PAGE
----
North Korean Christian who fled the closed state gives chilling testimony
A rare insight into the persecution endured by Christians living under the totalitarian North Korean regime has been given by Sookyung Kang, a Christian who fled her homeland to be able to worship freely without risking her life.
“The North Korea regime tries to control people by idolising and divinising the leaders,” she said. “I believe the Gospel gives freedom to everyone. But the North Korea regime takes away freedom and won’t allow people to think freely.”
Kang explained that officials deny citizens food, sleep and safety in order to force them to focus on getting these basic needs met. “They persecute Christians most harshly. Sometimes they are executed or sent to political prison camps,” she said.
Kang’s uncle was a Christian missionary who “put his life on the line and lived each day as if it was his last”. He was eventually imprisoned and Kang recalled how she began to see the reality of the regime’s repression once she started to visit her uncle in prison to take him food.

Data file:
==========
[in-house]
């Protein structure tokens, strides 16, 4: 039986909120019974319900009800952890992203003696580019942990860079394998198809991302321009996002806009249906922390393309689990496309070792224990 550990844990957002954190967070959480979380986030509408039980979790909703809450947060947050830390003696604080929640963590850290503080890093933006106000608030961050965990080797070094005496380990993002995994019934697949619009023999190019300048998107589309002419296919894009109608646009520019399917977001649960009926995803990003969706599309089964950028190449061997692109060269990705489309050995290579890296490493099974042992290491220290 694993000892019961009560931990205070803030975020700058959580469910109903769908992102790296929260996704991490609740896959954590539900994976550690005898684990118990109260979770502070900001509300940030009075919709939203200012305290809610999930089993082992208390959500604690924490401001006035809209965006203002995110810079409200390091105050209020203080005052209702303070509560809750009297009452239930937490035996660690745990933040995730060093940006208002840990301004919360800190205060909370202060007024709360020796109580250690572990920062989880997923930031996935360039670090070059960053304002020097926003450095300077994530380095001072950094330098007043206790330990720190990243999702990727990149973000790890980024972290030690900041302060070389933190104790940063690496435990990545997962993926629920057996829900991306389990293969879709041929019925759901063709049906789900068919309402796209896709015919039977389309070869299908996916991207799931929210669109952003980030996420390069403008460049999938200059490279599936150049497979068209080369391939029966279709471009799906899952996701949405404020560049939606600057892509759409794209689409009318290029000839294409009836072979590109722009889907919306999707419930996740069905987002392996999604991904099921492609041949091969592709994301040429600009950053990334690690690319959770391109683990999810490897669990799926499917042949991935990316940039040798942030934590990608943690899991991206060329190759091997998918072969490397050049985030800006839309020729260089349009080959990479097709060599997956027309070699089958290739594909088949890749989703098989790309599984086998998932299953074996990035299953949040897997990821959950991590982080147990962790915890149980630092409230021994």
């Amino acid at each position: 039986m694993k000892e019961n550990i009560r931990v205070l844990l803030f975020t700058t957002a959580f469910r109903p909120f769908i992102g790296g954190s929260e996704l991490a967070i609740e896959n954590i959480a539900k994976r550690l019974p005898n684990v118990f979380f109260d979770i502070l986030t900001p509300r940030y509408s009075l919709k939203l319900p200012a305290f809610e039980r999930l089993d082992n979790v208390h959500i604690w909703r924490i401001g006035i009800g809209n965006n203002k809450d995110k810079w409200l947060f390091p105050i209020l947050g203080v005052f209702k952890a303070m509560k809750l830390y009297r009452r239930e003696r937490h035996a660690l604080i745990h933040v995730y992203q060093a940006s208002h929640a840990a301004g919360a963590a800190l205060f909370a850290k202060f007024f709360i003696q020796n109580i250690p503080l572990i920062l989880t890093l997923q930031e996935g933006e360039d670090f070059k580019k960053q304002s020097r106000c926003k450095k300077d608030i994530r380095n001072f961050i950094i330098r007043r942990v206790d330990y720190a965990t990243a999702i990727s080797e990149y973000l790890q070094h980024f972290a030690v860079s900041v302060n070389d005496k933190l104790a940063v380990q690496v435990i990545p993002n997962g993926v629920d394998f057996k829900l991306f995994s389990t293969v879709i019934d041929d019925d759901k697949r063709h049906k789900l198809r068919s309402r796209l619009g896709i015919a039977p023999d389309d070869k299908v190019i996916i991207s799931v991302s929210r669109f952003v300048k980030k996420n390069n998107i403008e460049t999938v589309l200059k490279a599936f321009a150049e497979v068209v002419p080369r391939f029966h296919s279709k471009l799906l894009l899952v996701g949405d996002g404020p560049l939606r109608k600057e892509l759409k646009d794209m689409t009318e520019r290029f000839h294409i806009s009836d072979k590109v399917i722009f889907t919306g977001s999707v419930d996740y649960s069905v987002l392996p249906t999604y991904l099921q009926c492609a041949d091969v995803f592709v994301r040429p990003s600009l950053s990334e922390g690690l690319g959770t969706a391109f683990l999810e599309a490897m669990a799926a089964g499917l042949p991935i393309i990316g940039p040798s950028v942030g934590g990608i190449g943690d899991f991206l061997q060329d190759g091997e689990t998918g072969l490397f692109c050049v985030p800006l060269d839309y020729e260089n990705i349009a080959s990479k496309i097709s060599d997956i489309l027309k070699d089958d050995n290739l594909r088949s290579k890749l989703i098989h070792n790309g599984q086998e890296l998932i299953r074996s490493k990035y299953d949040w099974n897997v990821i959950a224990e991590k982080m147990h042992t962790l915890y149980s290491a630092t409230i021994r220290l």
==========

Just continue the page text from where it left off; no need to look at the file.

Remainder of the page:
In 2011, Kang, then aged 17, escaped to South Korea where she found refuge and was able to worship God freely, without having to risk her life. “I was so thankful for this freedom … My heart was so full of gratitude,” she added.
In November, Christians working in the region described how North Korea has set up “quarantine camps” for Covid-19 patients, where they are deprived of food and medicine, causing many to die of starvation. North Korea is routinely ranked as one of the most dangerous places in the world to be a Christian. Believers have been executed simply for owning a Bible. Tens of thousands of Christians – sometimes entire families – have been incarcerated in labour camps where they are abused, tortured and worked to death.